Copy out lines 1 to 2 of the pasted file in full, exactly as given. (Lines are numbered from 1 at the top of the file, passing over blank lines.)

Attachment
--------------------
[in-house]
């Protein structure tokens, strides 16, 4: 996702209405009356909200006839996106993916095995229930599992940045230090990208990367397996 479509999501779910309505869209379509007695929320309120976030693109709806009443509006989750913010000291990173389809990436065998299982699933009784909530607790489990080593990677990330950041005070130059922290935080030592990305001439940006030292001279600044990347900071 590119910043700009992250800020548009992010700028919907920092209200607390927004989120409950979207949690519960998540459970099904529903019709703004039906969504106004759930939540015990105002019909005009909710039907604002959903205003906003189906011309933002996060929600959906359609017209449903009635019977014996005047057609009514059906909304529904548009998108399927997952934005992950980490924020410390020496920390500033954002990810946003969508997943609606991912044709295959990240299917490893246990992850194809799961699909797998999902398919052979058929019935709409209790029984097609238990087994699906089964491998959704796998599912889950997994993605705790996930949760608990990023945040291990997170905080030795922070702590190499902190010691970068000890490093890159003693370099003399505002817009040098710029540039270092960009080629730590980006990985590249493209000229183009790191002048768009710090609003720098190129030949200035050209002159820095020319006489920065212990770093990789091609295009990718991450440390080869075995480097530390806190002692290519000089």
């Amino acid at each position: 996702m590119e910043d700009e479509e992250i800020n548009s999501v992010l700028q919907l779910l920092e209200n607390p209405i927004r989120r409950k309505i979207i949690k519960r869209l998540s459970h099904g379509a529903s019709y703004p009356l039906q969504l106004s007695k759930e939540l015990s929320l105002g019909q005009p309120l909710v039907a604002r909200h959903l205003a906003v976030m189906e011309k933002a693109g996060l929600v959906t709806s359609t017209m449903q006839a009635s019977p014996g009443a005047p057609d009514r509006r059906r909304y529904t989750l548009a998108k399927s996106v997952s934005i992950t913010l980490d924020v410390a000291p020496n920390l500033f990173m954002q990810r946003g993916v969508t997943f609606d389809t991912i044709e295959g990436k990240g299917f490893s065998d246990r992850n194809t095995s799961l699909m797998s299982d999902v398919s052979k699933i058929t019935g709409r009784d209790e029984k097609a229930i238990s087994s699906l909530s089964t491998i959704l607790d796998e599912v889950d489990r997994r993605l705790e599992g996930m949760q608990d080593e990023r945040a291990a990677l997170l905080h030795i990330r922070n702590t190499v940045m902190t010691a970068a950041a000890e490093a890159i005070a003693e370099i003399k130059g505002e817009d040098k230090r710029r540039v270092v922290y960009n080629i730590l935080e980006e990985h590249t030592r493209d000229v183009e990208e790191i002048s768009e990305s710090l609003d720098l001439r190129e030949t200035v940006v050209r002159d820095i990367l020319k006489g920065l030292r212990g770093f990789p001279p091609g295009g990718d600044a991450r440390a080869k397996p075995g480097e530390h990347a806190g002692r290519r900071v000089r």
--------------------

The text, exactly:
[in-house]
């Protein structure tokens, strides 16, 4: 996702209405009356909200006839996106993916095995229930599992940045230090990208990367397996 479509999501779910309505869209379509007695929320309120976030693109709806009443509006989750913010000291990173389809990436065998299982699933009784909530607790489990080593990677990330950041005070130059922290935080030592990305001439940006030292001279600044990347900071 590119910043700009992250800020548009992010700028919907920092209200607390927004989120409950979207949690519960998540459970099904529903019709703004039906969504106004759930939540015990105002019909005009909710039907604002959903205003906003189906011309933002996060929600959906359609017209449903009635019977014996005047057609009514059906909304529904548009998108399927997952934005992950980490924020410390020496920390500033954002990810946003969508997943609606991912044709295959990240299917490893246990992850194809799961699909797998999902398919052979058929019935709409209790029984097609238990087994699906089964491998959704796998599912889950997994993605705790996930949760608990990023945040291990997170905080030795922070702590190499902190010691970068000890490093890159003693370099003399505002817009040098710029540039270092960009080629730590980006990985590249493209000229183009790191002048768009710090609003720098190129030949200035050209002159820095020319006489920065212990770093990789091609295009990718991450440390080869075995480097530390806190002692290519000089």